Links Round-Up July 15-19


“It keeps to the confines of dark waters.” – Giampiero Neri

Read an excerpt from Juan José Saer’s forthcoming novel “La Grande”

Are you paying attention to shifts in the English language (including, ugh, more “got” & passive voice!)?

Long commute home or slow day at the office? Poetry translation podcasts to the rescue!

Summer travelers: A literary guide to Spain!

“we carried on sliding the whole day and nothing/kept us” – Marije Langelaar

“The Lament,” no… “The Wail,”…no “The Tattered Cloak!” On titling works in translation, translator Marian Schwartz

“she felt as if she had long been waiting for this day” – Wakako Kaku’s “Ogre Inside”

WWB interview with Patricio Pron and his less than sparkling views of Madrid

See the latest poems from Poetry Translation Centre’s workshops

“The nausea and depression to which I awoke each morning led me at once into the world I intended to describe.” -Imre Kertész, Paris Review

Donal McLaughlin: “Books are a bit like buses sometimes. You wait and wait, then they all come at once!”


The winner of the 2013 Caine Prize for African Writing has been announced!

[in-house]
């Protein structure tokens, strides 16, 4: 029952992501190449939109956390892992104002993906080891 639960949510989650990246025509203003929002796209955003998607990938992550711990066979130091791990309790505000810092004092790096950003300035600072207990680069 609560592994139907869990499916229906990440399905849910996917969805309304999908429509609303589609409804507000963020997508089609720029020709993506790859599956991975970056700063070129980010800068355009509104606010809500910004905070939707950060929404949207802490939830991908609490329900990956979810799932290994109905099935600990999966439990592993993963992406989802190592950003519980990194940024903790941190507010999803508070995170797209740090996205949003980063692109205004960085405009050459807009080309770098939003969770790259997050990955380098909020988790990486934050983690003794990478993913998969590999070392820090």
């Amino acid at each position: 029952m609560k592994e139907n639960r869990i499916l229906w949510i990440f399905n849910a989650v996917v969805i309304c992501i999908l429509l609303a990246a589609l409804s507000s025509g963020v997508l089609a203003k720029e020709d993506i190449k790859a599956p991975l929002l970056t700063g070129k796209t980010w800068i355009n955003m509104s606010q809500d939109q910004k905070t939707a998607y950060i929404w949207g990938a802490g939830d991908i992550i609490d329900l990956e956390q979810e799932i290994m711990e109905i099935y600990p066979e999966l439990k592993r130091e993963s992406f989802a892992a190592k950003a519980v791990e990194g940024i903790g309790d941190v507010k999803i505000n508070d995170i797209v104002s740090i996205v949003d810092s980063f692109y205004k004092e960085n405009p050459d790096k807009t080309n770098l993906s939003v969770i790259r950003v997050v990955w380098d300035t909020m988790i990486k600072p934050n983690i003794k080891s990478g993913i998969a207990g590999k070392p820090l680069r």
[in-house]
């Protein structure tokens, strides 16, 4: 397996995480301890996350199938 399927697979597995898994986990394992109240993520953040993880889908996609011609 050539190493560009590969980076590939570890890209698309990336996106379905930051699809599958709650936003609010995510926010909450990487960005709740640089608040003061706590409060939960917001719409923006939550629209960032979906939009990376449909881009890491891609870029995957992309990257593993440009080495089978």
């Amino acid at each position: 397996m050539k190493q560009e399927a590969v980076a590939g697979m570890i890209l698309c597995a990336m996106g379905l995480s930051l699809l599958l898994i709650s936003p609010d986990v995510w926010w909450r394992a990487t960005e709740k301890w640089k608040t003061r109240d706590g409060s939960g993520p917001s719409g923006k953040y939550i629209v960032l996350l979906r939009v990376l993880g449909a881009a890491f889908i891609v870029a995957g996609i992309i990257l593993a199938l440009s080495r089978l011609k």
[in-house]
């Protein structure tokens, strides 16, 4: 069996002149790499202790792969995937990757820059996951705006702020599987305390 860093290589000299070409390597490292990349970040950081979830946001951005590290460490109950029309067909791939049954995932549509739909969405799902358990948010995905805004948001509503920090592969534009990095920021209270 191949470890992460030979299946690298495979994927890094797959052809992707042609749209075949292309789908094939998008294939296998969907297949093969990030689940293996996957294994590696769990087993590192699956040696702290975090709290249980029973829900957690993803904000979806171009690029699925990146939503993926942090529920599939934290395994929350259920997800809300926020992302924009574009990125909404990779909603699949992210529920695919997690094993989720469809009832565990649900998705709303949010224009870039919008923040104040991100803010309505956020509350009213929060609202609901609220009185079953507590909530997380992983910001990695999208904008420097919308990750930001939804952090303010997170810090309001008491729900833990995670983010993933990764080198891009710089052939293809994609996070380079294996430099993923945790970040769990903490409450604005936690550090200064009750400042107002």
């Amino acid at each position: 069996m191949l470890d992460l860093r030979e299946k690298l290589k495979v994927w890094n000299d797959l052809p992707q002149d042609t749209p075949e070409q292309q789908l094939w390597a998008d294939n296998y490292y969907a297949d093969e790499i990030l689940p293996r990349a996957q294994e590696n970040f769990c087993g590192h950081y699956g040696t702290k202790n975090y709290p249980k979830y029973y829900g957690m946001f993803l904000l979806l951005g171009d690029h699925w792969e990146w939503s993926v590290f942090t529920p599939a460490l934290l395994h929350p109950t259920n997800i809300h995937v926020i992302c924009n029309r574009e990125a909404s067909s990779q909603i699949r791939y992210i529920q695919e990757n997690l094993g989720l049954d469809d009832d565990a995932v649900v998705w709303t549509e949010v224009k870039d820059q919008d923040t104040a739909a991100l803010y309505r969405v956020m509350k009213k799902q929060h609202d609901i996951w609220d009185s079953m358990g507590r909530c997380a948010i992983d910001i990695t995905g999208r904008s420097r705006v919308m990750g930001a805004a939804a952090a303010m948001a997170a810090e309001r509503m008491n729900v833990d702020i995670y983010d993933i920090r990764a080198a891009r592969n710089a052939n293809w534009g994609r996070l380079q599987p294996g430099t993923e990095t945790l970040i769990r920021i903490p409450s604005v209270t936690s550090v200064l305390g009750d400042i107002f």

Palestinian poet Ghassan Zaqtan is one of nine candidates for the prestigious Neustadt Prize.

BookExpo America’s Global Market Focus on translation!


Webflakes! Translators needed to translate international bloggers posts on wine, food, fashion, design, & architecture

Wales Literature Exchange contest: translate 3 poems from Spanish to English or Welsh. Hurry, deadline is July 22!

Lemon Hound announces its first poetry contest. $750 cash prize, deadline November 15


Review of “Trafalgar” by Angélica Gorodischer, a book full of wild tales, digression and lots of coffee drinking

Two articles on Jacques Ranciere’s Aisthesis, recently published in English.

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One Response to Links Round-Up July 15-19

  1. Doreen says:

    Personally, I’d reserve my “ugh!” for “Lemon Hound announces it’s first poetry contest” rather than the useful get-passive — which, as the Mental Floss piece explains, goes back 300+ years — but there’s no accounting for taste…

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